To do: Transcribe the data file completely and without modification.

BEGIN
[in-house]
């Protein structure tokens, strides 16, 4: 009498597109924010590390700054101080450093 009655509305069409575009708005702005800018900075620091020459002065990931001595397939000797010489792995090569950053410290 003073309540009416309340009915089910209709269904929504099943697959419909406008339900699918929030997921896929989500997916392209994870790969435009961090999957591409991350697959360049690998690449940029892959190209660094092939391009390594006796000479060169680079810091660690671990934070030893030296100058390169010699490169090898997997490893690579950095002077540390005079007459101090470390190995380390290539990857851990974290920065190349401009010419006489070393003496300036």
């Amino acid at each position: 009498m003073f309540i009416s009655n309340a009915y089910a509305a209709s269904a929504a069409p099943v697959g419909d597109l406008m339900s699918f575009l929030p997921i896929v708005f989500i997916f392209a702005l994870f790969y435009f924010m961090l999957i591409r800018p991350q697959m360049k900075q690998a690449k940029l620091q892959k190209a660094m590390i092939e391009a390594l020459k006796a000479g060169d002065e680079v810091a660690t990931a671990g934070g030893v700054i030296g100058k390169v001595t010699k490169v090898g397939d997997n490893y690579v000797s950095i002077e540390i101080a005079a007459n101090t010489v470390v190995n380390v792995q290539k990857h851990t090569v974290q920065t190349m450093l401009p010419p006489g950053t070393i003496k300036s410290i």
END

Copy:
[in-house]
């Protein structure tokens, strides 16, 4: 009498597109924010590390700054101080450093 009655509305069409575009708005702005800018900075620091020459002065990931001595397939000797010489792995090569950053410290 003073309540009416309340009915089910209709269904929504099943697959419909406008339900699918929030997921896929989500997916392209994870790969435009961090999957591409991350697959360049690998690449940029892959190209660094092939391009390594006796000479060169680079810091660690671990934070030893030296100058390169010699490169090898997997490893690579950095002077540390005079007459101090470390190995380390290539990857851990974290920065190349401009010419006489070393003496300036």
């Amino acid at each position: 009498m003073f309540i009416s009655n309340a009915y089910a509305a209709s269904a929504a069409p099943v697959g419909d597109l406008m339900s699918f575009l929030p997921i896929v708005f989500i997916f392209a702005l994870f790969y435009f924010m961090l999957i591409r800018p991350q697959m360049k900075q690998a690449k940029l620091q892959k190209a660094m590390i092939e391009a390594l020459k006796a000479g060169d002065e680079v810091a660690t990931a671990g934070g030893v700054i030296g100058k390169v001595t010699k490169v090898g397939d997997n490893y690579v000797s950095i002077e540390i101080a005079a007459n101090t010489v470390v190995n380390v792995q290539k990857h851990t090569v974290q920065t190349m450093l401009p010419p006489g950053t070393i003496k300036s410290i």